b. Current doctrine, as described in Army Regulation 190-8, accords with the LOAC, though it does not mandate the details contained in the Commentary. (143) When discussing education of certain detainees, the regulation allows not only for the equipment required for educational programs, but also requires consideration of education in basic courses such as reading, writing, geography, and other basic skills. (144)

The Walsh Report details the current educational conditions for the detainees at Guantanamo. The detainees have access to a library with over thirteen thousand books, nine hundred magazines, three hundred DVDs--all covering the eighteen native languages of the detainees. They also have access to newspapers, board games, puzzles, playing cards, and other forms of intellectual stimulation and entertainment. The detainees have access to beginner, intermediate, and advanced level language classes in Arabic and Pashtu, as well as classes in the humanities and arts. (145)

For security purposes, soft leg restraints are used when in the classrooms, movie rooms, and communal rooms for the safety of instructors, (146) but the Walsh report did not find that this inhibited the detainees' ability to take advantage of the opportunities provided. There was no evidence of choice or offerings based on detainees wishes. While the report found that the current practice was in compliance with the LOAC, it recommended expanding intellectual programs to provide wider detainee access. (147)

8. Religious Practices

a. The LOAC affords detainees great freedom in the practice of religion. The LOAC states that detainees shall enjoy complete latitude in the exercise of their religious practices, including attendance at the service of their faith, on the condition that they comply with the disciplinary routine prescribed by the military authorities. (148) Detainees should have access to religious material, including books, (149) and are permitted to correspond with religious leaders, subject to censorship. (150) Adequate premises shall be provided where religious services may be held, (151) and appointment of outside religious representatives is allowed if necessary to meet the needs of the detainees so desire. (152) Representatives of religious organizations should have access to visit detainees, subject to security requirements, (153) but radical religious correspondence may be censored. (154)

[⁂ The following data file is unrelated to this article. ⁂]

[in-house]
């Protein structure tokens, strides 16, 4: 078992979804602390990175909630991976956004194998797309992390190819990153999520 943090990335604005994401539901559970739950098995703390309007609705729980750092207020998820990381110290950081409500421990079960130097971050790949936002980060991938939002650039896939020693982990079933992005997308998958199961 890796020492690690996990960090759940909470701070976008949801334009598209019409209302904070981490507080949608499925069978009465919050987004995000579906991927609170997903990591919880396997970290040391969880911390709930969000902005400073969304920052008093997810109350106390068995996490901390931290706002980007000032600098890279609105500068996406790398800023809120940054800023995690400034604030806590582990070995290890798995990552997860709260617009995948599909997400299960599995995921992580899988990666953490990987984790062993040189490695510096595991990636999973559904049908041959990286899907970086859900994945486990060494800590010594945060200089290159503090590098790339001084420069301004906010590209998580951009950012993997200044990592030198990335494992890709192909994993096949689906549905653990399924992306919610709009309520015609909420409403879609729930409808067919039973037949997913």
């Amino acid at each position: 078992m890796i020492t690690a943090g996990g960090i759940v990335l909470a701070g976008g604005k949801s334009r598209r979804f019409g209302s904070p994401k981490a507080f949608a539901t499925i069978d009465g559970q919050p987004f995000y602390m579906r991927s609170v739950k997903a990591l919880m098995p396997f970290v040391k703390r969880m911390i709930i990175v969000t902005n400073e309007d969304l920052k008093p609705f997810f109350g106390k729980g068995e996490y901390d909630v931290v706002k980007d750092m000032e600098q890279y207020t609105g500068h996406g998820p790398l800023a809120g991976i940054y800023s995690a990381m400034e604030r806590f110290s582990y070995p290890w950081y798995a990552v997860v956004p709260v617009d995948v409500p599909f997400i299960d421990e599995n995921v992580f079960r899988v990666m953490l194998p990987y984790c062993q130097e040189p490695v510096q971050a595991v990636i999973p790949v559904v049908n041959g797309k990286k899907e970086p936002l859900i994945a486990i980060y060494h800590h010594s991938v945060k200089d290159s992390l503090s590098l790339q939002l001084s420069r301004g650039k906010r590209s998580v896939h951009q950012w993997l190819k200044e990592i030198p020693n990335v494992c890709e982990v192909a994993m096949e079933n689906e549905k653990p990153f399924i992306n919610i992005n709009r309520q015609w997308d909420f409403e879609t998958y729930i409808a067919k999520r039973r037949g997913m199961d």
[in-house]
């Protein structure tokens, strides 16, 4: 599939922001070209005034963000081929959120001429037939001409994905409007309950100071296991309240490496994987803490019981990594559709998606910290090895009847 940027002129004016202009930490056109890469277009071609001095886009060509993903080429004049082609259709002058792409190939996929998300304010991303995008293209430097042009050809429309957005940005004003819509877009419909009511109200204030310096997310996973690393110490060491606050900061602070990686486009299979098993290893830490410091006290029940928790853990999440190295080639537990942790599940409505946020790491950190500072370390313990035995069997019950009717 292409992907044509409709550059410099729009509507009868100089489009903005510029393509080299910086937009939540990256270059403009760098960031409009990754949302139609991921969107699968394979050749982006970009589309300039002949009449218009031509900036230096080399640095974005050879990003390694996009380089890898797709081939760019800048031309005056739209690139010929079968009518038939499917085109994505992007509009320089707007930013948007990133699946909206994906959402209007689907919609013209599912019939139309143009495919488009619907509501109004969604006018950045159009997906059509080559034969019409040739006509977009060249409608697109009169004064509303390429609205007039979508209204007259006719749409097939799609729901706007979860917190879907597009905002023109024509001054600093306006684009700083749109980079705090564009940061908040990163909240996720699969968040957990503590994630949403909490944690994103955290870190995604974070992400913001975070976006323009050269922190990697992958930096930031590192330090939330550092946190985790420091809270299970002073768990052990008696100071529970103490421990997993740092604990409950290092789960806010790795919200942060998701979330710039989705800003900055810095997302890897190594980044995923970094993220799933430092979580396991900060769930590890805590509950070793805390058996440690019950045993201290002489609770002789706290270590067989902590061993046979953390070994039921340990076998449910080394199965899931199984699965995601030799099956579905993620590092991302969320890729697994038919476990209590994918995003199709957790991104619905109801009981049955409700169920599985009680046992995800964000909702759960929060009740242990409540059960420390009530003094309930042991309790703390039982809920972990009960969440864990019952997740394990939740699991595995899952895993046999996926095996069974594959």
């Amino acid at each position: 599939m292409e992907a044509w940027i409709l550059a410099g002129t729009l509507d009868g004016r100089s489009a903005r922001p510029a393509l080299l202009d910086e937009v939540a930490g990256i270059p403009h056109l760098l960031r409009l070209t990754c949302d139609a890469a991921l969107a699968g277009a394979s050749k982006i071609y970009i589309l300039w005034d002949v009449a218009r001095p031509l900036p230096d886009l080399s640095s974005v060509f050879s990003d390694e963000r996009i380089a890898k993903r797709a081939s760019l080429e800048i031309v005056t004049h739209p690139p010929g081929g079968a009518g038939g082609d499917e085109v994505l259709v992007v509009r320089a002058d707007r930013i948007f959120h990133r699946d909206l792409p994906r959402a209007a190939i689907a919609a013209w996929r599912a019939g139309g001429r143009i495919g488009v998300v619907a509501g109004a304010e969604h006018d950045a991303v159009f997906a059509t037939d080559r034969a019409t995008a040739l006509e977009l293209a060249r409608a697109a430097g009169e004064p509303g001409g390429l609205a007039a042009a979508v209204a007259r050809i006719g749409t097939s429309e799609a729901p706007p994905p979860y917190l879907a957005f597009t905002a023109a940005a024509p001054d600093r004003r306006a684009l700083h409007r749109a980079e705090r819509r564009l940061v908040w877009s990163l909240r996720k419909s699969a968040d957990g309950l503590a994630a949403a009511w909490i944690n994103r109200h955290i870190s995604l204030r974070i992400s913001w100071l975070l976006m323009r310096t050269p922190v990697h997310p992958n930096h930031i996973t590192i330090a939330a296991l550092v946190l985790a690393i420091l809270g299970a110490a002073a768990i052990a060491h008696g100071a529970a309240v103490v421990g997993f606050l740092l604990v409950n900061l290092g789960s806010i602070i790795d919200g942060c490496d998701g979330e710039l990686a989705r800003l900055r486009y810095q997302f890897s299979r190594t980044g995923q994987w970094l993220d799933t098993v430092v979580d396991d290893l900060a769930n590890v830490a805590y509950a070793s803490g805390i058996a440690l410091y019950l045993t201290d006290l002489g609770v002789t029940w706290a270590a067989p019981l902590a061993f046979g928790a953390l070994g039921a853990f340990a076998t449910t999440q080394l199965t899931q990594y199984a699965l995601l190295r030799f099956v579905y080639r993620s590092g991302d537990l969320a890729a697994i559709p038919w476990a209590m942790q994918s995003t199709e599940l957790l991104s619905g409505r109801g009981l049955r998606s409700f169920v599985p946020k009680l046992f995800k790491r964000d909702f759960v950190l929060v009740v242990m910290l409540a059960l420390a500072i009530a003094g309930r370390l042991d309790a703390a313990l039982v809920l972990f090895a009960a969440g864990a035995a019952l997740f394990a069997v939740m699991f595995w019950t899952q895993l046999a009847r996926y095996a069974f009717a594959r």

b. Army Regulation 190-8 provides little detail on the exercise of detainees' religious practices, though it does make it clear that such freedom exists and deals specifically with the issue of obtaining clergy for detainees. (155)

The Walsh Report discusses the steps taken to ensure the personal religious practice of detainees, including individual copies of religious texts and religious items such as prayer beads. These are personal items that are not removed from the detainee, regardless of disciplinary status. Detainees select prayer leaders, and all detainees are allowed to pray in groups, except a small number in one camp where prayer is conducted individually due to security concerns. The Walsh Report recommended that this situation change so that these detainees could participate in group prayer as well. (156)

The Walsh Report makes no reference to any outside religious involvement. There is no evidence that detainees are receiving any religious instruction or input from any outside sources. There is no evidence of allowed visits from outside clergy or access to detainees from outside religious representatives or organizations.

9. Physical Exercise and Social Interaction

a. As mentioned above, the LOAC requires the Detaining Power to encourage intellectual and recreational pursuits, sports and games amongst detainees. (157) Materials such as books, games, and other recreational equipment should be provided by the Detaining Power but may also come from relief agencies, family, donors, or purchases by the detainees. The Detaining Power should provide the detainees with space and time to participate in these activities, (158) though participation is ultimately at the discretion of the detainee. (159) In addition, the LOAC provides that, subject to security requirements, representatives of relief organizations should be able to visit the detainees, specifically to assist in organizing social and physical events. (160)